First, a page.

In contrast to the studies performed by other researchers,[9],[12],[13],[28] there was no association of MRD after the first and second courses of chemotherapy with transplant outcomes in total patients. Further analysis showed negative effects of MRD after the first and second chemotherapy on transplant outcomes in the MSDT subgroup. The results in our homogeneous patient cohort further confirmed the negative effects of MRD after induction and/or consolidation therapy on clinical outcomes after MSDT, which have demonstrated by others in cases with heterogeneous therapy.[9],[13] Together with the results that there were no association of MRD after the first and second courses of chemotherapy with transplant outcomes in patients who underwent haplo-SCT, our data suggest there might be a difference in the antileukemia activity between haplo-SCT and MSDT.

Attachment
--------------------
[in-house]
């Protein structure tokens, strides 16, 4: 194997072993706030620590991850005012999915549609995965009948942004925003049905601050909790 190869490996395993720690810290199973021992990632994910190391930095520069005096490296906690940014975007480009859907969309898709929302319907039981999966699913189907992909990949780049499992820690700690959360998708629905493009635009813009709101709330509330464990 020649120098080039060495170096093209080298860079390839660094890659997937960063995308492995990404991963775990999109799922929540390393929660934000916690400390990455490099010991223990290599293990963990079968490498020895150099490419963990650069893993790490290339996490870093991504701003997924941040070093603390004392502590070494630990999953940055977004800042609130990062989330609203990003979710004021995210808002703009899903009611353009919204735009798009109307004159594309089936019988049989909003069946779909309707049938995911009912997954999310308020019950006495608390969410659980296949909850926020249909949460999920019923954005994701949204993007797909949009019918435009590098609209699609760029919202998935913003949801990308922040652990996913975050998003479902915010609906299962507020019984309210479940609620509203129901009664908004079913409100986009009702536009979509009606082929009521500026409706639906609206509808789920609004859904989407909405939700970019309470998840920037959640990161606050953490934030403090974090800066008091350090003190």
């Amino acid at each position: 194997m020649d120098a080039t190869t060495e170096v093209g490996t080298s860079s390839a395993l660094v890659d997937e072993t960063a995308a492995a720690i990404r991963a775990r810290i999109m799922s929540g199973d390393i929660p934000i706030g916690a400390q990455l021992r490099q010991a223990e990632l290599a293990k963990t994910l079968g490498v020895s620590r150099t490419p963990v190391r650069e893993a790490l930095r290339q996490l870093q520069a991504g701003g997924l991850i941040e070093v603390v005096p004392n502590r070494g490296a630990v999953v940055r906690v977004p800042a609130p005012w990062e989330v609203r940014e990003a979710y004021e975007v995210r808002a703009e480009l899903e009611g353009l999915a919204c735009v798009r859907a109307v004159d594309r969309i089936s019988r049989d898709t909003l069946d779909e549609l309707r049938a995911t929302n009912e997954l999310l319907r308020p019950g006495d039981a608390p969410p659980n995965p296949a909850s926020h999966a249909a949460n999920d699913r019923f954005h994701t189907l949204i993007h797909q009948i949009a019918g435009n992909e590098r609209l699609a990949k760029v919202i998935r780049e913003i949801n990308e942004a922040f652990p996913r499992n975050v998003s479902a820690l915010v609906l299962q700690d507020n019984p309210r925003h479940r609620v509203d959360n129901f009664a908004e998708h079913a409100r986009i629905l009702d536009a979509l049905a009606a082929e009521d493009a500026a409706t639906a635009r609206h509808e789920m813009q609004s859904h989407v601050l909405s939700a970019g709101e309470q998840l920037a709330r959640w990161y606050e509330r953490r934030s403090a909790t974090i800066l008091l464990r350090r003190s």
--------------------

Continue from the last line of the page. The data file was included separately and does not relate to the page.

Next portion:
In this study, we also demonstrated a negative association of positive pre-MRD with poor prognosis in patients receiving MSDT but not those who underwent haplo-SCT. Either in total patients or in pediatrics,[8],[18] our previous studies have showed the negative effects of positive pre-MRD with poor outcomes after MSDT but not following haploidentical allografts. Given the fact that MRD allows better estimates of the leukemia burden and associated with higher CIR after transplantation,[30],[31] our results indicate that haploidentical allograft could overcome the negative effects of positive pre-MRD on outcomes and suggest a stronger antileukemia effect of haploidentical allografts compared with HLA-identical sibling donor allografts.